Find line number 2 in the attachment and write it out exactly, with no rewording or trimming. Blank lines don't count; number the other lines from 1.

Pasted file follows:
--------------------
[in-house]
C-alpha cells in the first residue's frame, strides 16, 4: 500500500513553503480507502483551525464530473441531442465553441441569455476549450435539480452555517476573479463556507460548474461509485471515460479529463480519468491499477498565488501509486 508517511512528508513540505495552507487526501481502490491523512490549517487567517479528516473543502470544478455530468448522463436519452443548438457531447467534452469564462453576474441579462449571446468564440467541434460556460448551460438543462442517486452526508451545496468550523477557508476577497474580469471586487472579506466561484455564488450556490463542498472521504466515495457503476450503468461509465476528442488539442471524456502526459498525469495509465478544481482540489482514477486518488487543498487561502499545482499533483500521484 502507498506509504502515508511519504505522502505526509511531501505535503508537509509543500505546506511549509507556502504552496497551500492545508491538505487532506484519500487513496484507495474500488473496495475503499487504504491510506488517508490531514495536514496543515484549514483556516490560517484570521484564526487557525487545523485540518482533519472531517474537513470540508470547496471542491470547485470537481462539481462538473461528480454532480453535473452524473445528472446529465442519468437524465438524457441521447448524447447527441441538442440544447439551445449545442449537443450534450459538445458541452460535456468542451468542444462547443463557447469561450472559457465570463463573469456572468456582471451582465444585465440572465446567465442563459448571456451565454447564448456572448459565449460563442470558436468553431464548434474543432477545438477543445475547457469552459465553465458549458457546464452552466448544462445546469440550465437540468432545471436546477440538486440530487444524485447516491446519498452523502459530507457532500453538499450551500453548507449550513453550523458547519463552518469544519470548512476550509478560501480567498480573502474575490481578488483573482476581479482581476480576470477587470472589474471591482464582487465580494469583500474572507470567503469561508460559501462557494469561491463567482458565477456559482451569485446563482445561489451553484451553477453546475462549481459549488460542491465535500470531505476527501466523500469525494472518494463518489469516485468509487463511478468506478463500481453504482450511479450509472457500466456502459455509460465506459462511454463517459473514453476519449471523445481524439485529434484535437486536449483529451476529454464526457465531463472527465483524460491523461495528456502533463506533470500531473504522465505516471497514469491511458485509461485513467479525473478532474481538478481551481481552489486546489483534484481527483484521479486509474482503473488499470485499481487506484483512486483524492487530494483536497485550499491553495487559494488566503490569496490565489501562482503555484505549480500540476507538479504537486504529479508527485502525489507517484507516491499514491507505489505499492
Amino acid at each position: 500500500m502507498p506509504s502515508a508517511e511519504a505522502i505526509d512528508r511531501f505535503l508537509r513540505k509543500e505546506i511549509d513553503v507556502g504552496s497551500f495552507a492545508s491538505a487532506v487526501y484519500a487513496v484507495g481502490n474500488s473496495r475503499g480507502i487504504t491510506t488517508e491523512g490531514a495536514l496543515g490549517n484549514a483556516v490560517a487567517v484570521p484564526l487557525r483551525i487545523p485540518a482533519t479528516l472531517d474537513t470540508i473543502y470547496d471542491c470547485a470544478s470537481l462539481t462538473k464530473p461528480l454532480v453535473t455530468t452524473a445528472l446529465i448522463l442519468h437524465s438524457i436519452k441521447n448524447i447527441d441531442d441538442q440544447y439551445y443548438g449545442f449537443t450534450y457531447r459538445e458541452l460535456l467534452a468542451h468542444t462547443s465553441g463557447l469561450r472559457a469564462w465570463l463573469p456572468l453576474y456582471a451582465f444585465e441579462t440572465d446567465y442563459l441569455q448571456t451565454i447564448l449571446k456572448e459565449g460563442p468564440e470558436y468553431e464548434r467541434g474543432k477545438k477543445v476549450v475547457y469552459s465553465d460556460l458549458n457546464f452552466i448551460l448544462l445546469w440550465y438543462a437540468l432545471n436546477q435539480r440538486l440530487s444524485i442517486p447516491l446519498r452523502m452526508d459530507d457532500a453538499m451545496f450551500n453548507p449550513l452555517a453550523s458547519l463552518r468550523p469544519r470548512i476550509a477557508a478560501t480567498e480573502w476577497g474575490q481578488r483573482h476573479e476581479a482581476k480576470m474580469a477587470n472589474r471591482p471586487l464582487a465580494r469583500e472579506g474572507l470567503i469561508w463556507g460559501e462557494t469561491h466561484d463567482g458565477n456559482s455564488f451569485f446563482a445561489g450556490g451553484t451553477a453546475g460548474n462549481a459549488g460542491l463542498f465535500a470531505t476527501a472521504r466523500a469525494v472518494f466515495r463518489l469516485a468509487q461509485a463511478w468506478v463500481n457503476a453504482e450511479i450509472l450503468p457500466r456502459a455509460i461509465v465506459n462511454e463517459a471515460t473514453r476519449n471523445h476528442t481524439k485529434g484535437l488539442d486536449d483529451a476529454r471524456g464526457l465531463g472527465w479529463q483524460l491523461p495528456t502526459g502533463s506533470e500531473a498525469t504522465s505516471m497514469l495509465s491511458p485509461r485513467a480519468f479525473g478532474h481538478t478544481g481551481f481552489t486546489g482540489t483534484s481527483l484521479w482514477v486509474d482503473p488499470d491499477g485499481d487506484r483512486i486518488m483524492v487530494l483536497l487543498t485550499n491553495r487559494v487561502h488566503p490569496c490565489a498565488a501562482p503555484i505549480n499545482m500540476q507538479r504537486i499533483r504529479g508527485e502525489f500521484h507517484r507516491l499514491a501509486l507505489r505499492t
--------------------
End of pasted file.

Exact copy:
C-alpha cells in the first residue's frame, strides 16, 4: 500500500513553503480507502483551525464530473441531442465553441441569455476549450435539480452555517476573479463556507460548474461509485471515460479529463480519468491499477498565488501509486 508517511512528508513540505495552507487526501481502490491523512490549517487567517479528516473543502470544478455530468448522463436519452443548438457531447467534452469564462453576474441579462449571446468564440467541434460556460448551460438543462442517486452526508451545496468550523477557508476577497474580469471586487472579506466561484455564488450556490463542498472521504466515495457503476450503468461509465476528442488539442471524456502526459498525469495509465478544481482540489482514477486518488487543498487561502499545482499533483500521484 502507498506509504502515508511519504505522502505526509511531501505535503508537509509543500505546506511549509507556502504552496497551500492545508491538505487532506484519500487513496484507495474500488473496495475503499487504504491510506488517508490531514495536514496543515484549514483556516490560517484570521484564526487557525487545523485540518482533519472531517474537513470540508470547496471542491470547485470537481462539481462538473461528480454532480453535473452524473445528472446529465442519468437524465438524457441521447448524447447527441441538442440544447439551445449545442449537443450534450459538445458541452460535456468542451468542444462547443463557447469561450472559457465570463463573469456572468456582471451582465444585465440572465446567465442563459448571456451565454447564448456572448459565449460563442470558436468553431464548434474543432477545438477543445475547457469552459465553465458549458457546464452552466448544462445546469440550465437540468432545471436546477440538486440530487444524485447516491446519498452523502459530507457532500453538499450551500453548507449550513453550523458547519463552518469544519470548512476550509478560501480567498480573502474575490481578488483573482476581479482581476480576470477587470472589474471591482464582487465580494469583500474572507470567503469561508460559501462557494469561491463567482458565477456559482451569485446563482445561489451553484451553477453546475462549481459549488460542491465535500470531505476527501466523500469525494472518494463518489469516485468509487463511478468506478463500481453504482450511479450509472457500466456502459455509460465506459462511454463517459473514453476519449471523445481524439485529434484535437486536449483529451476529454464526457465531463472527465483524460491523461495528456502533463506533470500531473504522465505516471497514469491511458485509461485513467479525473478532474481538478481551481481552489486546489483534484481527483484521479486509474482503473488499470485499481487506484483512486483524492487530494483536497485550499491553495487559494488566503490569496490565489501562482503555484505549480500540476507538479504537486504529479508527485502525489507517484507516491499514491507505489505499492